The other race effect in perception and recognition: Insights from the complete composite task

Ruth Horry, Winnee Cheong, Neil Brewer

    Research output: Contribution to journalArticlepeer-review

    20 Citations (Scopus)

    Abstract

    People are more accurate at recognizing faces of their own race than faces from other races, a phenomenon known as the other-race effect. Other-race effects have also been reported in some perceptual tasks. Across 3 experiments, White and Chinese participants completed recognition tests as well as the complete paradigm of the composite task, which measures participants' abilities to selectively attend to the target region of a face while ignoring the task-irrelevant region of the face. Each task was completed with both own- and other-race faces. At a group level, participants showed significant own-race effects in recognition, but not in the composite task. At an individual difference level, the results provided no support for the hypothesis that a deficit in holistic processing for other-race faces drives the other-race effect in recognition. We therefore conclude that the other-race effect in recognition is not driven by the processes that underpin the composite effect.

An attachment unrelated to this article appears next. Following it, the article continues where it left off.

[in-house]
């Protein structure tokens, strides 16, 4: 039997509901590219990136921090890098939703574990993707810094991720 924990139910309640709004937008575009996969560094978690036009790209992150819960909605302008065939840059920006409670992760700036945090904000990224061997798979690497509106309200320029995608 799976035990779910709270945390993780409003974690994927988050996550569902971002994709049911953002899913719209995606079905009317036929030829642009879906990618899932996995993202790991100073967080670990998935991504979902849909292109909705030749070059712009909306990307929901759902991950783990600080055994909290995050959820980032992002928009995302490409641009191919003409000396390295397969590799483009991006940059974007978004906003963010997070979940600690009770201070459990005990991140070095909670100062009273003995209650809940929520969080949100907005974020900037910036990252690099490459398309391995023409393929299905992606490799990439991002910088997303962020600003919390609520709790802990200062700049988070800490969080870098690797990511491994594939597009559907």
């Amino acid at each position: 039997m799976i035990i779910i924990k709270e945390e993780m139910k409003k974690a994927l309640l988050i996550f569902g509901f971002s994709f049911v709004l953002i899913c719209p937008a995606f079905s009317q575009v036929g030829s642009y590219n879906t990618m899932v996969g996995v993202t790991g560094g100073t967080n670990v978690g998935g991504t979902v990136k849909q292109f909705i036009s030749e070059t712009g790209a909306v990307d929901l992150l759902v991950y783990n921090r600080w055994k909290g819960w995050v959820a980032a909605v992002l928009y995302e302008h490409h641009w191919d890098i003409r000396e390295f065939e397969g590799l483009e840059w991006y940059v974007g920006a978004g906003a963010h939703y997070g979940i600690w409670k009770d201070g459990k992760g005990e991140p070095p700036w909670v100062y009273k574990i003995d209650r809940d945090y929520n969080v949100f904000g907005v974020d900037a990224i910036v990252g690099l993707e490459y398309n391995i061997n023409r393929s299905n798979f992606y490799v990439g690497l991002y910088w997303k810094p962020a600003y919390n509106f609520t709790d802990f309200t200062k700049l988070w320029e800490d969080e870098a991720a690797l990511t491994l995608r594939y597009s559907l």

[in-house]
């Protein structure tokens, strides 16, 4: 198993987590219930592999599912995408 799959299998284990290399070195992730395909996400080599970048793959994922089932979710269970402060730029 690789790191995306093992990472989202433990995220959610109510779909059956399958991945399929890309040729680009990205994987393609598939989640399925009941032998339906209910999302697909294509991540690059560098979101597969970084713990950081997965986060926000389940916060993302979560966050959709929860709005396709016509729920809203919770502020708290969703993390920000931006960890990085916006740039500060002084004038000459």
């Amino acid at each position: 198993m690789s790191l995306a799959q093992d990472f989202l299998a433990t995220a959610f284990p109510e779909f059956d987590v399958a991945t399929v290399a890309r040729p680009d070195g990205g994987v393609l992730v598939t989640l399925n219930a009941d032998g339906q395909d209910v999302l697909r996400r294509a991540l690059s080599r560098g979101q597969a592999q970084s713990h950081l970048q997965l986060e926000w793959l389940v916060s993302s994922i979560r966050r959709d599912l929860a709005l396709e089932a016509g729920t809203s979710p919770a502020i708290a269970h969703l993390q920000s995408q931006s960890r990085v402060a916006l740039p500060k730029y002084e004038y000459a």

Original languageEnglish
    Pages (from-to)508-524
    Number of pages17
    JournalJournal of Experimental Psychology: Human Perception and Performance
    Volume41
    Issue number2
    DOIs
    Publication statusPublished - 1 Apr 2015

    Keywords

    • Composite task
    • Face perception
    • Holistic processing
    • Other-race effect
    • Own-race bias

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